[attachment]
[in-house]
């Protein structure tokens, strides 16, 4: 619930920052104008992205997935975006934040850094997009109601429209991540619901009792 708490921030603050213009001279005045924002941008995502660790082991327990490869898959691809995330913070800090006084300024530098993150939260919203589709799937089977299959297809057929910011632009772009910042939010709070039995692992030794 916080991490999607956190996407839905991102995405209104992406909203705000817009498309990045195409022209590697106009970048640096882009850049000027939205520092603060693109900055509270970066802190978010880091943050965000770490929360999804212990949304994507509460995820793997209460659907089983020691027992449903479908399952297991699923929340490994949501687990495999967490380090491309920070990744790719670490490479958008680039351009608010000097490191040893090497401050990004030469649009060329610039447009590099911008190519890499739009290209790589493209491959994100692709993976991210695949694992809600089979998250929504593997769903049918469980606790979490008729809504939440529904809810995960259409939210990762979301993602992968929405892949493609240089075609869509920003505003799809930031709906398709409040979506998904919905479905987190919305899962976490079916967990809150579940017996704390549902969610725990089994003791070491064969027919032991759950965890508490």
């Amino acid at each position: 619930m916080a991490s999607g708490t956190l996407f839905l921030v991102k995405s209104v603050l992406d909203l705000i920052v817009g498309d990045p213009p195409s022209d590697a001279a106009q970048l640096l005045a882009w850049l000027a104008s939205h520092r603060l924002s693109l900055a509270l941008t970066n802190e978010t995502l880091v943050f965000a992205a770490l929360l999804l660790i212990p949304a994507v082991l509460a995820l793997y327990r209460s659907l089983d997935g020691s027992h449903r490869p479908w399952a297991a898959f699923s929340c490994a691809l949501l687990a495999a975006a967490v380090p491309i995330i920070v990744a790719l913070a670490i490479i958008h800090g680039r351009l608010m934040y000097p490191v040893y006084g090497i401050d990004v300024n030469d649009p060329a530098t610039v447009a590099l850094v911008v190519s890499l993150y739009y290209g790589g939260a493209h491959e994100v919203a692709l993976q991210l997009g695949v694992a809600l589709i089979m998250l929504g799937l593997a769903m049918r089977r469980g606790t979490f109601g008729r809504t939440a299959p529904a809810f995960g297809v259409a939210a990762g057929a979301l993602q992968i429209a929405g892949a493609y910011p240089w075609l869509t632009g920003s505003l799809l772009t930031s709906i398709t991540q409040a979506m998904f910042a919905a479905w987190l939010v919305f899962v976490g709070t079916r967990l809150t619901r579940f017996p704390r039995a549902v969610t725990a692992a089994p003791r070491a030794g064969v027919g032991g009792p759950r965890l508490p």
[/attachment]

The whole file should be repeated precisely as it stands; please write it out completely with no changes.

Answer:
[in-house]
């Protein structure tokens, strides 16, 4: 619930920052104008992205997935975006934040850094997009109601429209991540619901009792 708490921030603050213009001279005045924002941008995502660790082991327990490869898959691809995330913070800090006084300024530098993150939260919203589709799937089977299959297809057929910011632009772009910042939010709070039995692992030794 916080991490999607956190996407839905991102995405209104992406909203705000817009498309990045195409022209590697106009970048640096882009850049000027939205520092603060693109900055509270970066802190978010880091943050965000770490929360999804212990949304994507509460995820793997209460659907089983020691027992449903479908399952297991699923929340490994949501687990495999967490380090491309920070990744790719670490490479958008680039351009608010000097490191040893090497401050990004030469649009060329610039447009590099911008190519890499739009290209790589493209491959994100692709993976991210695949694992809600089979998250929504593997769903049918469980606790979490008729809504939440529904809810995960259409939210990762979301993602992968929405892949493609240089075609869509920003505003799809930031709906398709409040979506998904919905479905987190919305899962976490079916967990809150579940017996704390549902969610725990089994003791070491064969027919032991759950965890508490």
């Amino acid at each position: 619930m916080a991490s999607g708490t956190l996407f839905l921030v991102k995405s209104v603050l992406d909203l705000i920052v817009g498309d990045p213009p195409s022209d590697a001279a106009q970048l640096l005045a882009w850049l000027a104008s939205h520092r603060l924002s693109l900055a509270l941008t970066n802190e978010t995502l880091v943050f965000a992205a770490l929360l999804l660790i212990p949304a994507v082991l509460a995820l793997y327990r209460s659907l089983d997935g020691s027992h449903r490869p479908w399952a297991a898959f699923s929340c490994a691809l949501l687990a495999a975006a967490v380090p491309i995330i920070v990744a790719l913070a670490i490479i958008h800090g680039r351009l608010m934040y000097p490191v040893y006084g090497i401050d990004v300024n030469d649009p060329a530098t610039v447009a590099l850094v911008v190519s890499l993150y739009y290209g790589g939260a493209h491959e994100v919203a692709l993976q991210l997009g695949v694992a809600l589709i089979m998250l929504g799937l593997a769903m049918r089977r469980g606790t979490f109601g008729r809504t939440a299959p529904a809810f995960g297809v259409a939210a990762g057929a979301l993602q992968i429209a929405g892949a493609y910011p240089w075609l869509t632009g920003s505003l799809l772009t930031s709906i398709t991540q409040a979506m998904f910042a919905a479905w987190l939010v919305f899962v976490g709070t079916r967990l809150t619901r579940f017996p704390r039995a549902v969610t725990a692992a089994p003791r070491a030794g064969v027919g032991g009792p759950r965890l508490p």